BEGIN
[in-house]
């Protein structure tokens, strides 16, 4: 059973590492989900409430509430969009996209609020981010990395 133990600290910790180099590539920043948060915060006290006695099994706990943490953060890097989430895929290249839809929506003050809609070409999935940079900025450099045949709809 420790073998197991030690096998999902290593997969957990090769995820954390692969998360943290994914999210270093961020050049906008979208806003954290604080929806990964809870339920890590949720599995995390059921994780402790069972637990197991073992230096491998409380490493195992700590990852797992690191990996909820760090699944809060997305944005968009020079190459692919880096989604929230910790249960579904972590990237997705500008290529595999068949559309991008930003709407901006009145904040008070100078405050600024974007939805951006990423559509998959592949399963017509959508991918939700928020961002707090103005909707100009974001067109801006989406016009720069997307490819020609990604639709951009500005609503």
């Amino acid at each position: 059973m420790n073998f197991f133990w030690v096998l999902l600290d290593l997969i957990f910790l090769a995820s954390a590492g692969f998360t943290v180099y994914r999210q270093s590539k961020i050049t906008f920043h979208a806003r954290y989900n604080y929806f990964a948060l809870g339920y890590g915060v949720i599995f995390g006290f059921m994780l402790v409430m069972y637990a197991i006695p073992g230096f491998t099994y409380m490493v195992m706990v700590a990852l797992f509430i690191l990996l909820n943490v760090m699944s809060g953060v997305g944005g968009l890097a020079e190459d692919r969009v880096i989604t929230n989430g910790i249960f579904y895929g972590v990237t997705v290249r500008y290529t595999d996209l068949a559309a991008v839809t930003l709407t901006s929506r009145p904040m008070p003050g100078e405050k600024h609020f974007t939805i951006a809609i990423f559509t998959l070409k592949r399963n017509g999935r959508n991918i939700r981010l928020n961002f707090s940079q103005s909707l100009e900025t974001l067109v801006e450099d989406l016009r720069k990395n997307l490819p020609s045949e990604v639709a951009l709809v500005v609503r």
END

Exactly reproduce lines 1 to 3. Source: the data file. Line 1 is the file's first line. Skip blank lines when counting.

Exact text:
[in-house]
């Protein structure tokens, strides 16, 4: 059973590492989900409430509430969009996209609020981010990395 133990600290910790180099590539920043948060915060006290006695099994706990943490953060890097989430895929290249839809929506003050809609070409999935940079900025450099045949709809 420790073998197991030690096998999902290593997969957990090769995820954390692969998360943290994914999210270093961020050049906008979208806003954290604080929806990964809870339920890590949720599995995390059921994780402790069972637990197991073992230096491998409380490493195992700590990852797992690191990996909820760090699944809060997305944005968009020079190459692919880096989604929230910790249960579904972590990237997705500008290529595999068949559309991008930003709407901006009145904040008070100078405050600024974007939805951006990423559509998959592949399963017509959508991918939700928020961002707090103005909707100009974001067109801006989406016009720069997307490819020609990604639709951009500005609503």
């Amino acid at each position: 059973m420790n073998f197991f133990w030690v096998l999902l600290d290593l997969i957990f910790l090769a995820s954390a590492g692969f998360t943290v180099y994914r999210q270093s590539k961020i050049t906008f920043h979208a806003r954290y989900n604080y929806f990964a948060l809870g339920y890590g915060v949720i599995f995390g006290f059921m994780l402790v409430m069972y637990a197991i006695p073992g230096f491998t099994y409380m490493v195992m706990v700590a990852l797992f509430i690191l990996l909820n943490v760090m699944s809060g953060v997305g944005g968009l890097a020079e190459d692919r969009v880096i989604t929230n989430g910790i249960f579904y895929g972590v990237t997705v290249r500008y290529t595999d996209l068949a559309a991008v839809t930003l709407t901006s929506r009145p904040m008070p003050g100078e405050k600024h609020f974007t939805i951006a809609i990423f559509t998959l070409k592949r399963n017509g999935r959508n991918i939700r981010l928020n961002f707090s940079q103005s909707l100009e900025t974001l067109v801006e450099d989406l016009r720069k990395n997307l490819p020609s045949e990604v639709a951009l709809v500005v609503r």